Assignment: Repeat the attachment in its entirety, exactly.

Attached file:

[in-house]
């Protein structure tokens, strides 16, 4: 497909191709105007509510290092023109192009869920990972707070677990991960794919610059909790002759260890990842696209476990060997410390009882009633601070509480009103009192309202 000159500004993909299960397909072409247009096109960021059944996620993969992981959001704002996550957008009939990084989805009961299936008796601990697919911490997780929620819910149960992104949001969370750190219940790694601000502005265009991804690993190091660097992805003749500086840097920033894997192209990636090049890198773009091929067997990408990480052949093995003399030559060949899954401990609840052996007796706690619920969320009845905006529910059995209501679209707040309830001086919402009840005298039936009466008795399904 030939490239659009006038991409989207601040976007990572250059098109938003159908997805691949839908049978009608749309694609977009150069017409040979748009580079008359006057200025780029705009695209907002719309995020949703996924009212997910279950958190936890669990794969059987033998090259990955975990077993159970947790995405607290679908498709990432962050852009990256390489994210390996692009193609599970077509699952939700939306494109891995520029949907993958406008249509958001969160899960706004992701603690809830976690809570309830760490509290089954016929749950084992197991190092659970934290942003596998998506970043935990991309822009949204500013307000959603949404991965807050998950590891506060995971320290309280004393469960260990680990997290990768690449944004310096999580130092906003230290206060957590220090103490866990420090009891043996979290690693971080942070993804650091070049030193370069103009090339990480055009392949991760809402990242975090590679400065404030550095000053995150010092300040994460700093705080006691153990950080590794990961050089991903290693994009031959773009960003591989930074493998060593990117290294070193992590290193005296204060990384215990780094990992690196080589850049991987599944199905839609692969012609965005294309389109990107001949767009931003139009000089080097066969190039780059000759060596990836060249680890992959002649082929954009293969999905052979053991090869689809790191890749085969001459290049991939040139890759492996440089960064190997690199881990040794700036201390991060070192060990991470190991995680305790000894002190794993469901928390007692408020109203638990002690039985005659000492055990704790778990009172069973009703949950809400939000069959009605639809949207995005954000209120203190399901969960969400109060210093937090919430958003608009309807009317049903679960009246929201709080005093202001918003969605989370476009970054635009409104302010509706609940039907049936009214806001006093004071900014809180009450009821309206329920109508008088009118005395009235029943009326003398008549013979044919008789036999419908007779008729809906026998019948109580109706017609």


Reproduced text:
[in-house]
């Protein structure tokens, strides 16, 4: 497909191709105007509510290092023109192009869920990972707070677990991960794919610059909790002759260890990842696209476990060997410390009882009633601070509480009103009192309202 000159500004993909299960397909072409247009096109960021059944996620993969992981959001704002996550957008009939990084989805009961299936008796601990697919911490997780929620819910149960992104949001969370750190219940790694601000502005265009991804690993190091660097992805003749500086840097920033894997192209990636090049890198773009091929067997990408990480052949093995003399030559060949899954401990609840052996007796706690619920969320009845905006529910059995209501679209707040309830001086919402009840005298039936009466008795399904 030939490239659009006038991409989207601040976007990572250059098109938003159908997805691949839908049978009608749309694609977009150069017409040979748009580079008359006057200025780029705009695209907002719309995020949703996924009212997910279950958190936890669990794969059987033998090259990955975990077993159970947790995405607290679908498709990432962050852009990256390489994210390996692009193609599970077509699952939700939306494109891995520029949907993958406008249509958001969160899960706004992701603690809830976690809570309830760490509290089954016929749950084992197991190092659970934290942003596998998506970043935990991309822009949204500013307000959603949404991965807050998950590891506060995971320290309280004393469960260990680990997290990768690449944004310096999580130092906003230290206060957590220090103490866990420090009891043996979290690693971080942070993804650091070049030193370069103009090339990480055009392949991760809402990242975090590679400065404030550095000053995150010092300040994460700093705080006691153990950080590794990961050089991903290693994009031959773009960003591989930074493998060593990117290294070193992590290193005296204060990384215990780094990992690196080589850049991987599944199905839609692969012609965005294309389109990107001949767009931003139009000089080097066969190039780059000759060596990836060249680890992959002649082929954009293969999905052979053991090869689809790191890749085969001459290049991939040139890759492996440089960064190997690199881990040794700036201390991060070192060990991470190991995680305790000894002190794993469901928390007692408020109203638990002690039985005659000492055990704790778990009172069973009703949950809400939000069959009605639809949207995005954000209120203190399901969960969400109060210093937090919430958003608009309807009317049903679960009246929201709080005093202001918003969605989370476009970054635009409104302010509706609940039907049936009214806001006093004071900014809180009450009821309206329920109508008088009118005395009235029943009326003398008549013979044919008789036999419908007779008729809906026998019948109580109706017609």